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Nigerian economy in jeopardy as power drops

By Kunle Kola

Federal Government’s target of power generation hitting 10,000 Mega Watts in December, may well be a wishful thinking as Nigeria currently generate less than 3,000MW.

Over the years successive governments have set generation targets that were never realized, thus leaving major companies and small scale businesses to rely heavily on generating sets at higher costs for the survival of their businesses.

Familiar excuses

Numerous excuses were offered for the failures to achieve the targets, and indeed, the continuing epileptic supply of electricity to Nigerians.

Nigerian electricity consumers are already very familiar with these excuses, which range from inadequate funding to poor infrastructure, shortage of gas supply to pipeline vandalism. Even flooding and inadequate rainfall have also been cited as generation challenges.

So it did not come as a surprise when the Transmission Company of Nigeria, TCN, attributed the current drop in generation to 2,290MW to the vandalism of two major gas pipelines supplying gas to eight power generating stations in the country.

The affected plants according to TCN include Egbin/AES Thermal Stations, Olorunsogo, Omotoso, Geregu NIPP, Afam IV and VI Thermal Power Stations as well as River State Independent Power Station, resulting in drastic reduction of power supply by 1,598MW.

President Goodluck Jonathan
President Goodluck Jonathan

Coping with constant outages

It has been identified that electricity galvanizes national and global economic activities; even to communicate with one another is powered by electricity.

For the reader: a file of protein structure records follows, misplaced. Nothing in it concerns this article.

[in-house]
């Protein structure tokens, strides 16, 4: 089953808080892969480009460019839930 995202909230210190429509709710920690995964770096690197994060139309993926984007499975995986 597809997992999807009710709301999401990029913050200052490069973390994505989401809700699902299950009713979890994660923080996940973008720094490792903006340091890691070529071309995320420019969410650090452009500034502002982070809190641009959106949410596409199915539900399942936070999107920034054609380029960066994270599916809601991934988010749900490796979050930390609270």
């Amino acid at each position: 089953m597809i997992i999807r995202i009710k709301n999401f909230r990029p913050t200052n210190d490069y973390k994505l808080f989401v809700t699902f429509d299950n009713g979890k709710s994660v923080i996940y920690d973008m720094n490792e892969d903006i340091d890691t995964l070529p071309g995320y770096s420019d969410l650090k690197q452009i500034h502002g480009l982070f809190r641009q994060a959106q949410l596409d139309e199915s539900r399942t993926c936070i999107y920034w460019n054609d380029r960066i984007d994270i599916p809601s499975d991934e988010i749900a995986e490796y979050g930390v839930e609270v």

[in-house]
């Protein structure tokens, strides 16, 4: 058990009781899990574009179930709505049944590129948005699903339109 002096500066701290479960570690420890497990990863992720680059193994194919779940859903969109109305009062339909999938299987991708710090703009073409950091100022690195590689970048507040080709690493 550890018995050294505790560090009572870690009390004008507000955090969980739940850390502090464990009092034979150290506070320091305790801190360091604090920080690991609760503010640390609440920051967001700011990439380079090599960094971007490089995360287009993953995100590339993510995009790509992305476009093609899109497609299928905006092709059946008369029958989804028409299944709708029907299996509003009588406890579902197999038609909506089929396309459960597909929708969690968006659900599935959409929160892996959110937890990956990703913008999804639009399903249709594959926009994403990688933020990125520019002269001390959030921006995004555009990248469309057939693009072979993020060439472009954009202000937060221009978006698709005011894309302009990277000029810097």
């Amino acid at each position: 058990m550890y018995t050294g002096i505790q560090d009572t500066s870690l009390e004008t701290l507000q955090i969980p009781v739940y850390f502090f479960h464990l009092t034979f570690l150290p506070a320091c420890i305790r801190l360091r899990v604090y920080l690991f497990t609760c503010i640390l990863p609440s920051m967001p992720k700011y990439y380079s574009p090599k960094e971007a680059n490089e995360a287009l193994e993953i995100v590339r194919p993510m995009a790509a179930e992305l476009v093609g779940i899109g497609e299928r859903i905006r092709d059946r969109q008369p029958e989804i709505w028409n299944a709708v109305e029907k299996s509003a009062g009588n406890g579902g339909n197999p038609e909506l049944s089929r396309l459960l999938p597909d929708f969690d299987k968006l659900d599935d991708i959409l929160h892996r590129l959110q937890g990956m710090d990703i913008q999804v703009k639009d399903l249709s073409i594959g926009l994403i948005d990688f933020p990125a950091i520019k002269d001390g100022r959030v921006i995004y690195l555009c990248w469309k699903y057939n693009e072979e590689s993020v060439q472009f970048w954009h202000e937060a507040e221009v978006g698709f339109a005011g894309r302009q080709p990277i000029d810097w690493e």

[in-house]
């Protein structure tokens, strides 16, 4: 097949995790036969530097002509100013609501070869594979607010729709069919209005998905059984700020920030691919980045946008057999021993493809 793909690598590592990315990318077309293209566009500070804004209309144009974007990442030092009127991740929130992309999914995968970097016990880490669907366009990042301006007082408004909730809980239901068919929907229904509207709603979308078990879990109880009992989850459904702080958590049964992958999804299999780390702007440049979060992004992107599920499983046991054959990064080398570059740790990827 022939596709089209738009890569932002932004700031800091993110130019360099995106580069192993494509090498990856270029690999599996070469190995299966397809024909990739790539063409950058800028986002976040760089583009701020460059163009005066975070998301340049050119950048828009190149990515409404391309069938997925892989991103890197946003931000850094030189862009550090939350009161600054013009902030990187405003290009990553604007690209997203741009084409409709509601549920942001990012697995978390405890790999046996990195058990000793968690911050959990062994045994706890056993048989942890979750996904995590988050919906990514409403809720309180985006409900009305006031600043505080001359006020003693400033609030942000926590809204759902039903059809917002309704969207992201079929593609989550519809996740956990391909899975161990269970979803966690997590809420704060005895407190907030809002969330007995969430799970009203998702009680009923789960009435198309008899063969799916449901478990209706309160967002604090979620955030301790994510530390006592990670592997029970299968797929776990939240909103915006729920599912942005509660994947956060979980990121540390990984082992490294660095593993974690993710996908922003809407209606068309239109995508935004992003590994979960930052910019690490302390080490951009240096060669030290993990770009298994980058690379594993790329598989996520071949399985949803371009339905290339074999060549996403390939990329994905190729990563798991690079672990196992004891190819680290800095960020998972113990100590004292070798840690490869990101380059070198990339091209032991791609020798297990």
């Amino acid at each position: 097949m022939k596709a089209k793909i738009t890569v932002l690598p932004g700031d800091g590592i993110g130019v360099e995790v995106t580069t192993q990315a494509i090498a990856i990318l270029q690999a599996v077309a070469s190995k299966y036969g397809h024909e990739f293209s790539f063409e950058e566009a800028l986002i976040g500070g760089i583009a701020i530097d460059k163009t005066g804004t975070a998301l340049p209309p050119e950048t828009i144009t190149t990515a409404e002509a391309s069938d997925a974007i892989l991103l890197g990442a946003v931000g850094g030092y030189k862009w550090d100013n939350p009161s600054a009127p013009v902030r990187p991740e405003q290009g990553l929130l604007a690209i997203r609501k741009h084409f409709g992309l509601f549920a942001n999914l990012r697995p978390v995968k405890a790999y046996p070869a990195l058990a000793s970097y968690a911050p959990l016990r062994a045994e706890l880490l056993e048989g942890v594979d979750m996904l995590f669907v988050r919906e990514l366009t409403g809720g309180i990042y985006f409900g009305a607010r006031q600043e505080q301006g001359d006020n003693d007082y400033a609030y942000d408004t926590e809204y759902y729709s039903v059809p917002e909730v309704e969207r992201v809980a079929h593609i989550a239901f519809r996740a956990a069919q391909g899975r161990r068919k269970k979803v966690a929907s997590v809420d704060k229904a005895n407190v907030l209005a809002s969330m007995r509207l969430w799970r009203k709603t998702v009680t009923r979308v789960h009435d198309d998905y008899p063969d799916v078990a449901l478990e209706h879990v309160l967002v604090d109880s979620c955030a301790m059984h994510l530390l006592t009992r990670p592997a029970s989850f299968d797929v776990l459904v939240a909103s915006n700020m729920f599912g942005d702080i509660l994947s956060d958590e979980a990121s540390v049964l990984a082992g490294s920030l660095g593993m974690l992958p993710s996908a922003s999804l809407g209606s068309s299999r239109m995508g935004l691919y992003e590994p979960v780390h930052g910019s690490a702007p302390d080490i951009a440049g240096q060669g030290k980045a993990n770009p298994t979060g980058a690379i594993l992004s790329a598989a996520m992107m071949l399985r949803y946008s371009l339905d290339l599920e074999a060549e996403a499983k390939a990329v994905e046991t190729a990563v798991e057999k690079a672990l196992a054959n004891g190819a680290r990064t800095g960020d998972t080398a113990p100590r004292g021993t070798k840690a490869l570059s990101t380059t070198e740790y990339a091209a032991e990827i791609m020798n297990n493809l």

Accordingly, telecommunication operators are not finding it funny to continue to run their transmission masts on a 24-hour standby diesel generating sets across the country.

The financial burden of running such telecoms masts is being shifted to consumers through higher tariffs and other mouth-watering promos.

Already, companies who cannot cope with the additional costs, have either been forced to close shop, or as is becoming the trend simply relocated to neighbouring countries.

The Director, Membership and spokesman of the Nigerian Association of Small and Medium Enterprises, NASME, Mr. Nerus Ekejie, told Sweetcrude that some members may be forced to relocate to neighboring countries if the drop in power supply persists.

“The drop in power supply has affected the operations of SMEs in the country and this has resulted in high prices of goods and services. Also, some companies have been shut down intermittently.

“Recently, there have been increases in prices of products in the market, but I can’t give the actual percentage of increases. But if the power situation persists, some of our members may be forced to move to neighboring countries as they did in the past, but they came back when the power situation improved,” he said.

An SME operator in Lagos mainland, Mr. Sheriff Amodu, told our correspondent that epileptic power supply has almost forced him out of business as he could no longer meet the demand from his customers.

“As a professional welder, my job requires constant power supply, but in the absence of that I resort to generating my own power, which is often expensive to do. In order to survive and stay in business, I often increase the cost of my products, but I usually get complaints from my customers, saying that my products were too expensive.

“How will I survive? Recently we heard that power generation had dropped to about 2,000MW, which automatically means that small businesses like mine will fizzle out or better still relocate to neighboring Ghana and Togo where power supply is stable.”